Accordingly, several studies have found an association between physical abilities such as strength, speed, and agility performance [11, 19]. Sariati et al. [20] recently showed an association between mental imagery and changes in direction in a small sample of young soccer players using the same agility test achieved in the current investigation. Furthermore, morphological changes in the athlete’s body during puberty have been proven to influence muscle mass and muscular strength, such as in vertical jumps and sprints [21]. Significant improvements in sprint and jump performance imply that puberty is a crucial period for developing physiological abilities [22]. In this regard, Radnor et al. [23] reported that post-PHV boys have significantly higher muscle architecture parameters than pre-PHV boys. However, agility performance can be influenced by physical parameters such as jumps and sprints, whether at starting or maximum speed. The current study will be tried to raise the question of relationship between maturity status and agility performance related. In this context, Haj Sassi et al. [11] identified an association between the modified agility t-test and free counter-movement jump and 10-m sprint performances for women, whereas, Kutlu et al. [24] showed a relationship between the classic t-test exercise and 20-m sprint performance. Although several studies have shown relationships between agility tests and physical testing, such as sprints and jumps [252627], there is limited information in the literature about the pattern of performance and growth.

The study’s purpose was to establish normative metrics of a specific-agility test for soccer players aged 11–18 years at various phases of maturation and investigate the relationship between agility, vertical jumps, sprints, and anthropometric variables. We postulated that maturation’s influence on agility performance, mediated by positive effects on body dimensions and physical abilities, would vary across maturation stages.

Materials and methods


The a priori sample size was calculated using G*Power software (version; Kiel University, Kiel, Germany) [28]. We set α at 0.05 and power at 0.9. Based on subsequent discussions among the authors, we opted for a small effect size (f = 0.15). This allowed us to achieve the desired power with as few as 567 participants. However, to anticipate potential participant dropouts, we recruited 710 participants. Ultimately, 647 young soccer players (age 14 ± 1.91 years; body mass 56.72 ± 12.3 kg; height 166.5 ± 11.45 cm and body fat 13.41 ± 2.18% ) with a chronological age range of 11–18 years voluntarily took part in this investigation. The players belong to the same club in Tunisia’s top soccer league. They trained for ten months per year, engaging in an average of five training sessions and one match every week. To determine their maturity offset, the equation [29] applied in this study was based on predicting years from peak height velocity (PHV): Maturity offset = [(0.0036124 × age (years) × height (cm)] − 7.999994. Since the age at PHV is our reference, we describe each measurement in years concerning it defined as maturity offset [29].

A maturity offset of -1.0 indicates a player was measured 1 year before peak velocity, 0 during peak velocity, and + 1.0 after peak velocity [3, 30]. Three groups of players- pre-, circum-, and post-PHV- were formed. The study design was approved by the Faculty of Medicine of Sousse’s local research ethics committee on September 5, 2022, with approval number IRB00009014/2022. Written informed parental consent and participant consent were obtained in compliance with the Declaration of Helsinki. Participants underwent a comprehensive physical examination and received detailed information about the study’s methods, risks, and benefits.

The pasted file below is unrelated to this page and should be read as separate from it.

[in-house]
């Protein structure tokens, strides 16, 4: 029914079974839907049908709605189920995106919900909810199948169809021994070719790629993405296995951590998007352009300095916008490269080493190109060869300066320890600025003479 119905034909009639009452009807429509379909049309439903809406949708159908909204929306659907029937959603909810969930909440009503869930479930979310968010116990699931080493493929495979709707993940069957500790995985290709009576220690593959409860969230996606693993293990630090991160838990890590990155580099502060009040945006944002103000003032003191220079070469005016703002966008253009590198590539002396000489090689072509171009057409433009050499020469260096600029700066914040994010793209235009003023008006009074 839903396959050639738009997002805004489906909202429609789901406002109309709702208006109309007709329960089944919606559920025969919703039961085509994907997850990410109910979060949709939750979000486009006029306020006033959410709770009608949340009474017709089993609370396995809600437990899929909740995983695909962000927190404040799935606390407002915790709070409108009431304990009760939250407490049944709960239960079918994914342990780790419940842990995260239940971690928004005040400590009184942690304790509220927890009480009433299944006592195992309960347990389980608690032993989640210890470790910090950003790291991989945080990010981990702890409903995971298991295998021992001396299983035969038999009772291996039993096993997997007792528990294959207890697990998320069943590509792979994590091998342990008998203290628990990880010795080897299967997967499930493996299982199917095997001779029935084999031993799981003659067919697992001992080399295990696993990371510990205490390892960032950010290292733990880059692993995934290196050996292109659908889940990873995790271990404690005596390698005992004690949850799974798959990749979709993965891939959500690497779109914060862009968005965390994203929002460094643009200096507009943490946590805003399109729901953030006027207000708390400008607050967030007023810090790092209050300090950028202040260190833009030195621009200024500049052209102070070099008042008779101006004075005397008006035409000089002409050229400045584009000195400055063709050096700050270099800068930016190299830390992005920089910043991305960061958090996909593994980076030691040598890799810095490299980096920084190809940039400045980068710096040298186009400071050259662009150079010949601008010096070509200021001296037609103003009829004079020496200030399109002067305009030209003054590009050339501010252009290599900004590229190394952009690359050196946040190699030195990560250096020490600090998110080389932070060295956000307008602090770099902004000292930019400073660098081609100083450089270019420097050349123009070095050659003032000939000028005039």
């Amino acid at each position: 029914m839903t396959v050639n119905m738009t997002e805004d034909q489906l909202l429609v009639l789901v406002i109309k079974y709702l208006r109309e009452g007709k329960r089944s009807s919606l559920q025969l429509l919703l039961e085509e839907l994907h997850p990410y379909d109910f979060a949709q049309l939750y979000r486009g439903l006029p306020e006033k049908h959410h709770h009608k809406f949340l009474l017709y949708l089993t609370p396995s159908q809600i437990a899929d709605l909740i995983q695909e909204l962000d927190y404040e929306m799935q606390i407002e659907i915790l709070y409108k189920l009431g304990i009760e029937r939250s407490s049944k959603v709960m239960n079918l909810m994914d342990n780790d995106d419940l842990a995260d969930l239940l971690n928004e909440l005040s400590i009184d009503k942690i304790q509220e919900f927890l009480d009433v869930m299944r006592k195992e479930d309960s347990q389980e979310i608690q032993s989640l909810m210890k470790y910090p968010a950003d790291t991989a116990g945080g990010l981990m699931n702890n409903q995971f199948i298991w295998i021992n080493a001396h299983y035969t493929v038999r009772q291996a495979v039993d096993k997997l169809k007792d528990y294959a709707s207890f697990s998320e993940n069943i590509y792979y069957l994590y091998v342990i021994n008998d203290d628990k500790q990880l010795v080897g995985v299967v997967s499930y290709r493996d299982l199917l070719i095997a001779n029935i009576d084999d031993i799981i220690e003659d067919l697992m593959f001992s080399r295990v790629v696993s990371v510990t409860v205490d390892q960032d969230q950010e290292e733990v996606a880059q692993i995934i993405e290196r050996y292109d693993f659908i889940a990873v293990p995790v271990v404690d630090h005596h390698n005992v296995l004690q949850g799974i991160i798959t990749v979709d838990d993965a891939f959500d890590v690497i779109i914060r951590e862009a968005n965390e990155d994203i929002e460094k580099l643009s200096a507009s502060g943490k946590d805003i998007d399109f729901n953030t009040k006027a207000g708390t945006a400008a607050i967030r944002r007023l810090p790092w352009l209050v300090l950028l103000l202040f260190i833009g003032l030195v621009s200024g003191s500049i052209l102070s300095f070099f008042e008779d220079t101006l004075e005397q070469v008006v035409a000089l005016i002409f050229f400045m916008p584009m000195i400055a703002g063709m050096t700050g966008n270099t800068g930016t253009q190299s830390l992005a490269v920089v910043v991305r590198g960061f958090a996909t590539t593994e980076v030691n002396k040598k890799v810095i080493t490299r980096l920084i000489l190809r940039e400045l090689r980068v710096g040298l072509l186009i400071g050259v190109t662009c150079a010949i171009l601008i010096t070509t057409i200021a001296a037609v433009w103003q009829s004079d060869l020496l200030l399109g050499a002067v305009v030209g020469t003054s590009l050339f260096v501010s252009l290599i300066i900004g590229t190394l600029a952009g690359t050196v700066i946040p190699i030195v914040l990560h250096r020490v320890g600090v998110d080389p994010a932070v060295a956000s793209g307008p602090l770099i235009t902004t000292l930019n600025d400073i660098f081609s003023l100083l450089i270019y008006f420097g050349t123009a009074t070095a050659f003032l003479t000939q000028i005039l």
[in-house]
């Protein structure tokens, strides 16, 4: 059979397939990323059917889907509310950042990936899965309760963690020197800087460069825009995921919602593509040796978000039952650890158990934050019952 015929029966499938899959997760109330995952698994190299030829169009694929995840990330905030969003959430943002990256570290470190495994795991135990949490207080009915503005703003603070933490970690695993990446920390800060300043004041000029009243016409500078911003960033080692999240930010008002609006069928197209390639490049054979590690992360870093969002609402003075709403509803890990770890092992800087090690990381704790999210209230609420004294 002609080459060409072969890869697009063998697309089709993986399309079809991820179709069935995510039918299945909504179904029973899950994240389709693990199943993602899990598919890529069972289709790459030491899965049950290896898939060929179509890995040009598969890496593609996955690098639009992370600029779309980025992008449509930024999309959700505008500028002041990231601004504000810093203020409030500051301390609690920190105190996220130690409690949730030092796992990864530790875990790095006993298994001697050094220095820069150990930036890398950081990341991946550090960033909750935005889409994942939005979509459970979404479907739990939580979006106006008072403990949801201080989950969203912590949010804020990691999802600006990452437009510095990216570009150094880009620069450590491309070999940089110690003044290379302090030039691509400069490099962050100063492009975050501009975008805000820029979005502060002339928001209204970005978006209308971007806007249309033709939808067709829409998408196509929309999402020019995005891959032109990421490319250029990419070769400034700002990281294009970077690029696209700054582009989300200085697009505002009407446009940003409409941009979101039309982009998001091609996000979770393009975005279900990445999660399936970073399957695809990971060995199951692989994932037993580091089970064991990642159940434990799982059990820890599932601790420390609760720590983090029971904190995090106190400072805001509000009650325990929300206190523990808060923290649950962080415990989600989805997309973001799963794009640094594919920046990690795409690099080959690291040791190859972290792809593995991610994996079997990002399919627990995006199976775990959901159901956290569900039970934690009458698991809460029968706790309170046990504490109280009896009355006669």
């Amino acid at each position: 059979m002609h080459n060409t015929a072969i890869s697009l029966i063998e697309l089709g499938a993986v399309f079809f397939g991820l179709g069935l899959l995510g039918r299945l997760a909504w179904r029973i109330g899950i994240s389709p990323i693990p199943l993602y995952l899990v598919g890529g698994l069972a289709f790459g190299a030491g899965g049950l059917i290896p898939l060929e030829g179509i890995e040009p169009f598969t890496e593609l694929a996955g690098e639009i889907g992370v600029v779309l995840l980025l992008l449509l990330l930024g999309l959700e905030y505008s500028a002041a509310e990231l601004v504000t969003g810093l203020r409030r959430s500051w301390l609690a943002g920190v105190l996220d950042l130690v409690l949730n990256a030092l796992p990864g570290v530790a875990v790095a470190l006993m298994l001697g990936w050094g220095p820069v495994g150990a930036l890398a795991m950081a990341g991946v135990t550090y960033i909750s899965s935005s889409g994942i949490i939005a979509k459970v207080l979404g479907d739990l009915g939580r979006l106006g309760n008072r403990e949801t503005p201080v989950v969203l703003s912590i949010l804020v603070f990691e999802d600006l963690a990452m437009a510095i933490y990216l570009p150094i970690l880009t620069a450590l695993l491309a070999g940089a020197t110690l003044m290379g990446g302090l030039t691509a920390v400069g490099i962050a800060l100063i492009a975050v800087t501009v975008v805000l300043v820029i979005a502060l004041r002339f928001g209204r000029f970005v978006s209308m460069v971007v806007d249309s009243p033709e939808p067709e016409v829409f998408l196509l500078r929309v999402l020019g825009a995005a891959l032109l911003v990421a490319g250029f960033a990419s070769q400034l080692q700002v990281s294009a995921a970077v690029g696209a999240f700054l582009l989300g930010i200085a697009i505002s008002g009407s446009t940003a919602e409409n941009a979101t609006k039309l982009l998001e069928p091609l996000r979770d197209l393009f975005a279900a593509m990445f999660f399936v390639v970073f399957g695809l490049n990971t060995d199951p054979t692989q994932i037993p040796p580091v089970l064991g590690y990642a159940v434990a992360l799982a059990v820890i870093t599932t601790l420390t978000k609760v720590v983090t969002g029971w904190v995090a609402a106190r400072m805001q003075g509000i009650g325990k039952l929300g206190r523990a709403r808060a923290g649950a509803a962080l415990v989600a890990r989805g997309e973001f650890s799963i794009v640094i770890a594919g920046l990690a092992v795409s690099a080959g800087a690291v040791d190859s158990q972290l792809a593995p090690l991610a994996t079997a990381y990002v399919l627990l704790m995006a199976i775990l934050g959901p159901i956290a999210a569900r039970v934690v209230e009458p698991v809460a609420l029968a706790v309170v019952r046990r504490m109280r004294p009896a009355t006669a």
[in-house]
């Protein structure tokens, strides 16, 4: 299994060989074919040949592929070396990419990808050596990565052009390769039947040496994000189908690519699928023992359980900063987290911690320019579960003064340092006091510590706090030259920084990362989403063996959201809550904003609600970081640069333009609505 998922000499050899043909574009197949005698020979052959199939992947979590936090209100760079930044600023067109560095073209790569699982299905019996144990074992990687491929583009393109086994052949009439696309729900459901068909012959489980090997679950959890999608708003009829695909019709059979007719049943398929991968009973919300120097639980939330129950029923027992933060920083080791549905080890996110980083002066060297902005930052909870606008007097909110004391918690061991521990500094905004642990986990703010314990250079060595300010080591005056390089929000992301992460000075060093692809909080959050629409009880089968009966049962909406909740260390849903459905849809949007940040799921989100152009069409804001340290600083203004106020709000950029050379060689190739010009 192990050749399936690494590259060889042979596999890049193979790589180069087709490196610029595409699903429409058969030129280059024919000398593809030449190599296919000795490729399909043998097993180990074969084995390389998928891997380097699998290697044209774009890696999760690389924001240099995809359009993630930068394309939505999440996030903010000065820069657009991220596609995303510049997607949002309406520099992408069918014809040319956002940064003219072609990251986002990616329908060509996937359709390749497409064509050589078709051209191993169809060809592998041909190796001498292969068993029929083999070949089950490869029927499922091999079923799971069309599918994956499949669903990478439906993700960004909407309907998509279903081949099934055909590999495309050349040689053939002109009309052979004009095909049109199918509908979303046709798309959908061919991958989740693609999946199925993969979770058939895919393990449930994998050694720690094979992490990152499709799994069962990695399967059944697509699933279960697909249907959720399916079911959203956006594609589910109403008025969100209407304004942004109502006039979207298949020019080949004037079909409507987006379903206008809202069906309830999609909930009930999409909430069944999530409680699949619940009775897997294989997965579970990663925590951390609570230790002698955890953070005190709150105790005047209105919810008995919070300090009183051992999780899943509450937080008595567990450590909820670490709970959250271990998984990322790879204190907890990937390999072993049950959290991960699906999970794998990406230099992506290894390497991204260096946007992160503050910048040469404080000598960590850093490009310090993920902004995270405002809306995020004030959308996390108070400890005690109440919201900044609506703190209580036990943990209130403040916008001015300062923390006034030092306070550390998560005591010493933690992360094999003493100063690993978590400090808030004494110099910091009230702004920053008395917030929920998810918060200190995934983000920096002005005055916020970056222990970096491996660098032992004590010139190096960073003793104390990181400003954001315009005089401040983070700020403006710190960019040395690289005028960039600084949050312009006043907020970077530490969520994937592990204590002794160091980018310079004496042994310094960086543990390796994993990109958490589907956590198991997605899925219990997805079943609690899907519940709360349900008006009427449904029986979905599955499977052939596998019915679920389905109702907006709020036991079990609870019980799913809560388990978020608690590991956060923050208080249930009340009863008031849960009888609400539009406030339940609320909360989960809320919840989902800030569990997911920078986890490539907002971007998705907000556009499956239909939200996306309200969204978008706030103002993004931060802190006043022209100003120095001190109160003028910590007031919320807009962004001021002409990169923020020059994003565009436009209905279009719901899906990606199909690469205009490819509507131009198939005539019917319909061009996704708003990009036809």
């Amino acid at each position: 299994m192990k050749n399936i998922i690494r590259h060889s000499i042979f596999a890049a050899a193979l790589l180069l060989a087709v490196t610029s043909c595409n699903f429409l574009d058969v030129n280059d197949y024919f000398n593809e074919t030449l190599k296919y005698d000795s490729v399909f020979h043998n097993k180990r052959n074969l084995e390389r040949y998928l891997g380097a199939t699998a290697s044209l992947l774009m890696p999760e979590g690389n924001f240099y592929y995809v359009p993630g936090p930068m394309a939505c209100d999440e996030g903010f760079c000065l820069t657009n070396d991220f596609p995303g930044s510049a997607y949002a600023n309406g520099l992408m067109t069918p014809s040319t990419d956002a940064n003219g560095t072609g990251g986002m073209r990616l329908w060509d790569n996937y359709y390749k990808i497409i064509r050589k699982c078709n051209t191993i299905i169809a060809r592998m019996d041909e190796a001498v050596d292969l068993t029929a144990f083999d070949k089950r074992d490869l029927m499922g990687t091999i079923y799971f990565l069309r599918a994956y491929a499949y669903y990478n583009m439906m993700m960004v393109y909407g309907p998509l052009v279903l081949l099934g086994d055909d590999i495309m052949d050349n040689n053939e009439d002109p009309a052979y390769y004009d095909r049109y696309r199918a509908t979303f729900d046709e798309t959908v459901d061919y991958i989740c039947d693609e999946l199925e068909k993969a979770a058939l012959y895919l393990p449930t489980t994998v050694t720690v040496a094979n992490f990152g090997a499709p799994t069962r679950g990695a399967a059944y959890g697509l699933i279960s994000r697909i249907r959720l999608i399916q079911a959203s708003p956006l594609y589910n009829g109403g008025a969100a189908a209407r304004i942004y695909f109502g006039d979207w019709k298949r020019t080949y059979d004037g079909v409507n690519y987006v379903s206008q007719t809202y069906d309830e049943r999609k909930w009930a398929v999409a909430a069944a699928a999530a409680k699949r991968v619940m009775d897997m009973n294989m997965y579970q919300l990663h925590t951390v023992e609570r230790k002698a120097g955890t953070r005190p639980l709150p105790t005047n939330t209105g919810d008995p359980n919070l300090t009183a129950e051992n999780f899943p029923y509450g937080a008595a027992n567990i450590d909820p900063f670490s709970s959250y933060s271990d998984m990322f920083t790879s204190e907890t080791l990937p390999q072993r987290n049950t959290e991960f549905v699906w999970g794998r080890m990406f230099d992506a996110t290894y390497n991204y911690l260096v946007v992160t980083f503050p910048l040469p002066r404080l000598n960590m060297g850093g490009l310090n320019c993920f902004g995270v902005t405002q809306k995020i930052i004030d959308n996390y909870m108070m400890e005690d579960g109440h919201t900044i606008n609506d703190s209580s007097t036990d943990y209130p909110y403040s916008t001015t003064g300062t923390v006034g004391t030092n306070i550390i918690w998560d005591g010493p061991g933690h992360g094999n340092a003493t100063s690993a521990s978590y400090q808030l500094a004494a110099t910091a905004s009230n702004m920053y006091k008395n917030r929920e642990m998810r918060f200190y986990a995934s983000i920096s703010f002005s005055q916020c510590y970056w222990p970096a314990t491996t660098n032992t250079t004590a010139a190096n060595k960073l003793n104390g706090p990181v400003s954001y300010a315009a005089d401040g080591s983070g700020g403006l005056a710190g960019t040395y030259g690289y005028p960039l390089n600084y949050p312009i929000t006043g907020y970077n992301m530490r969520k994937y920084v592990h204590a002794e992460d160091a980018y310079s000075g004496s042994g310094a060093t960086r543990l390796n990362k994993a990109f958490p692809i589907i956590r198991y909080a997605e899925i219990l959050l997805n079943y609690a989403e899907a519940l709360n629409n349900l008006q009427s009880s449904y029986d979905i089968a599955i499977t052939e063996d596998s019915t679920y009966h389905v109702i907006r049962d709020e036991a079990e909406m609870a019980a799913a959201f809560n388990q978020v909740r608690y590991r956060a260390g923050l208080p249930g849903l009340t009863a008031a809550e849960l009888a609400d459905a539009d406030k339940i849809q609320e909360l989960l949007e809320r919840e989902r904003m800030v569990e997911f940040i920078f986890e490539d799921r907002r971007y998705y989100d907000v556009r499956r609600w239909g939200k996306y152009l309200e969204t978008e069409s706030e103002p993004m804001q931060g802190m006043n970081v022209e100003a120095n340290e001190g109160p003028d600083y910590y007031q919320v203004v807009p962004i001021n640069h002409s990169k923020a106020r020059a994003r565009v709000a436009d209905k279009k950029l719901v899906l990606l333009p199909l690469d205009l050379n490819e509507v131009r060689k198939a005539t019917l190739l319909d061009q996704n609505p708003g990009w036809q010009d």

Anthropometric measures

The anthropometric measurements were conducted by a single qualified anthropometrist with a PhD in physical anthropology and over 10 years of experience in this field. While not certified by the International Society for the Advancement of Kinanthropometry (ISAK), their qualifications and experience ensure adherence to established anthropometric measurement protocols. A digital balance (± 0.1 kg; ADE Electronic Column Scales, Hamburg, Germany) and a wall-mounted stadiometer (± 0.1 cm; Holtain Ltd., Crosswell, UK) were used to measure body mass and standing stature. According to a previously published methodology, every skinfold measurement was precisely positioned [31]. Every skinfold measurement was taken on the subject’s right side using a Harpenden skinfold caliper (+ 0.1 mm; Baty International, Burgess Hill, UK). Slaughter’s formula [32] was used to calculate body fat percentage (BF %) based on measurements of skinfold thicknesses (subscapular and triceps).

Agility and fitness tests

The players performed the following agility and fitness tests: Agility-15 m and Ball-15 m tests (Fig. 1). For more details see Mujika et al. [14]. Each player performed two maximal Agility-15 m and Ball-15 m runs with a 3-min passive recovery period in between, and the best performance achieved during the run was selected for analysis. The skill index was determined as the time obtained from the Agility-15 m test with and without the ball. It was calculated as the ratio between Agility-15 m and Ball-15 m (Agility-15 m/Ball-15 m). A higher index was interpreted as a higher skill for controlling the ball, as recommended by Mirkov et al. [33].

Fig. 1
figure 1

Schematic representation of the Agility-15 m test